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UK doctors get online patient access guidance

RCGP looks at practicalities of giving patients online access to records and services

Patient Online Roadmap launch
The launch of Patient Online: a Roadmap (l-r): Dr Peter Short, GP; Chris Ghush, head of RCGP CIRC; Dr Imran Rafi, chair of CIRC; Health Secretary Jeremy Hunt; Dr Clare Gerada, chair of RCGP; and Dr Arvind Madan, GP

UK doctors have been given new guidance to help them provide patients with online access to services like booking GP appointments and ordering repeat prescriptions.

Patient Online: a Roadmap also covers such other 'transactional services' as secure online communication with the practice and access to online records.

Health Secretary Jeremy Hunt said: “Appointments, prescriptions and test results can, and should be, only a click away. Records - which help patients work in partnership with their doctor to manage their care - also need to be easily accessible.”

Hunt has an ambitious plan for the NHS to go paperless by 2018 and as part of this the NHS Commissioning Board wants all GP practices in England to offer patients online access to their records and transactional services by 2015.

The Royal College of General Practitioners' (RCGP), which lead on the development of the new guidance, says giving patients access to their own records presents both “great opportunities and major challenges”.

RCGP chair Dr Clare Gerada said: "From the outset, our focus has been on the practical steps needed for GP practices to deliver patient online access by 2015 and we believe that the Roadmap is an appropriate, workable and realistic way forward for all those involved."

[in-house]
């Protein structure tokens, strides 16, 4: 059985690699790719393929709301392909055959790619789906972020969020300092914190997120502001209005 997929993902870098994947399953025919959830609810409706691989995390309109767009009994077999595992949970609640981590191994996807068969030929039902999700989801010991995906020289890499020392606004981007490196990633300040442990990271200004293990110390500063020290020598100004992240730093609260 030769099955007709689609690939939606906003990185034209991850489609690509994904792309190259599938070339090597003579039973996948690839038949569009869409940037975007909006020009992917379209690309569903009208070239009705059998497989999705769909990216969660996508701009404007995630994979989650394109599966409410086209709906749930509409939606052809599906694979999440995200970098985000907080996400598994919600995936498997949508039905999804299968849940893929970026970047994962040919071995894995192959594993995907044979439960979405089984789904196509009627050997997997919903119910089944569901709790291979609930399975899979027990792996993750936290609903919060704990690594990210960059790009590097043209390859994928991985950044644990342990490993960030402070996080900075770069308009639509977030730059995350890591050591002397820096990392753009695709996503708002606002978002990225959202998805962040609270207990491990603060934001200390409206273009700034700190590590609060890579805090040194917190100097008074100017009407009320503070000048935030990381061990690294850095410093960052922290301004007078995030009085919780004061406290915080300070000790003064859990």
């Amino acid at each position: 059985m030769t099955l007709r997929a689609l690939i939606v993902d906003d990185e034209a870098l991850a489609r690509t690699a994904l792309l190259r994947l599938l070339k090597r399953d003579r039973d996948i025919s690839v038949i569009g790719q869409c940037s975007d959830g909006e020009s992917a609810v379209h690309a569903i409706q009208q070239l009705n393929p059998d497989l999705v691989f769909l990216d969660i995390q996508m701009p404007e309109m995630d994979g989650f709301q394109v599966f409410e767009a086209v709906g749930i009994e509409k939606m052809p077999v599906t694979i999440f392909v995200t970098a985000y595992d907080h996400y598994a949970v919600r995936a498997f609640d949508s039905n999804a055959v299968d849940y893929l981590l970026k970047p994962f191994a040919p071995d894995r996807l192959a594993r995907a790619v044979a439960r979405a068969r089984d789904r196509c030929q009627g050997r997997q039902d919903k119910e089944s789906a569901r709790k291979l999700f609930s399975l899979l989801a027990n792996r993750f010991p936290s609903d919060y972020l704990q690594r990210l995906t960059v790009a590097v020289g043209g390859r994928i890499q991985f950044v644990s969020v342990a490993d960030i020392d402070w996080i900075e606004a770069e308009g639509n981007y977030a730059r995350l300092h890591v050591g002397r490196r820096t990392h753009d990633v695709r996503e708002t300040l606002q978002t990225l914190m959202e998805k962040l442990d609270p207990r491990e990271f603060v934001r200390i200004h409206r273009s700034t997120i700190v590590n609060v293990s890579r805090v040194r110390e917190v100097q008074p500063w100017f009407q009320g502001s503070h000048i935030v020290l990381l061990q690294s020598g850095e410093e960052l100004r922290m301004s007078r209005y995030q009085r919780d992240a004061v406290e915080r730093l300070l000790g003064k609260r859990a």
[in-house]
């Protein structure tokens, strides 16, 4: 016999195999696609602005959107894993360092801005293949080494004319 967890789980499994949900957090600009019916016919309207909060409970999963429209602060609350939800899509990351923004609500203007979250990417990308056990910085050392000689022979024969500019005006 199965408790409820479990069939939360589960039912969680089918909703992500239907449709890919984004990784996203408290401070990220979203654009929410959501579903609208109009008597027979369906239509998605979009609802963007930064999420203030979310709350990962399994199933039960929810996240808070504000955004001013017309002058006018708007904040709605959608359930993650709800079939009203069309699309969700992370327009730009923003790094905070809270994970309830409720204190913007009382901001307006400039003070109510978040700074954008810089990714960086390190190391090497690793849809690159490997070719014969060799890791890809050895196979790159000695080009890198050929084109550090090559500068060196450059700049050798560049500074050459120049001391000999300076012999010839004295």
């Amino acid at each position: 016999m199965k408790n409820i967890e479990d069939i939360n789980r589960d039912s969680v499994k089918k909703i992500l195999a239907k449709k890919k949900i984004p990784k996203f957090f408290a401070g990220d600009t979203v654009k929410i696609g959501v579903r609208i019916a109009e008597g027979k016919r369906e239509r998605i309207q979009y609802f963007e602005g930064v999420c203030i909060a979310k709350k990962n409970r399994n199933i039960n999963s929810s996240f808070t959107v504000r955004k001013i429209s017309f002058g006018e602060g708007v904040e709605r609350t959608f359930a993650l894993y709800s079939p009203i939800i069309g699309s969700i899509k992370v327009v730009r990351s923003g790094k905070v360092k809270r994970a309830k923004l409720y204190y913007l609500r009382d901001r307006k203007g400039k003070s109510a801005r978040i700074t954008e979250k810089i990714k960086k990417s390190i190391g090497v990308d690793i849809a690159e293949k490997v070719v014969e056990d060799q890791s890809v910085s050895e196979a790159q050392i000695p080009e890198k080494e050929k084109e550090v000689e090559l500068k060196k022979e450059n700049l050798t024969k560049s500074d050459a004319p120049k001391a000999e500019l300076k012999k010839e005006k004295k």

The guidance looks at the principles of online access to records by patients, steps towards offering access, and the principles around training, education and support for practices. Issues around information governance, including third party data and GP workload, are taken into account.

Dr Imran Rafi, chair of the RCGP Clinical Innovation and Research Centre, who led the Patient Online programme, said: "We can use IT to deliver quality accessible care that addresses health inequalities, to reduce fragmentation of care and provide coordinated care for people with multiple morbidities, and to involve patients and carers more in decisions about their health.

“But when considering the value of IT, we must also take into account the unintended consequences of the use of health IT, such as exacerbating the digital divide."

The RCGP says some GPs are already providing various forms of online access and that its voluntary guidance is meant to supplement their current working practices.

Patient Online also explores the different elements within a clinical record that could be made available for access, assessing the potential benefits and risks of making these elements accessible. It addresses the distinction between online services such as appointment booking and online records.

• Read: Patient Online: a Roadmap

7th March 2013

From: Healthcare



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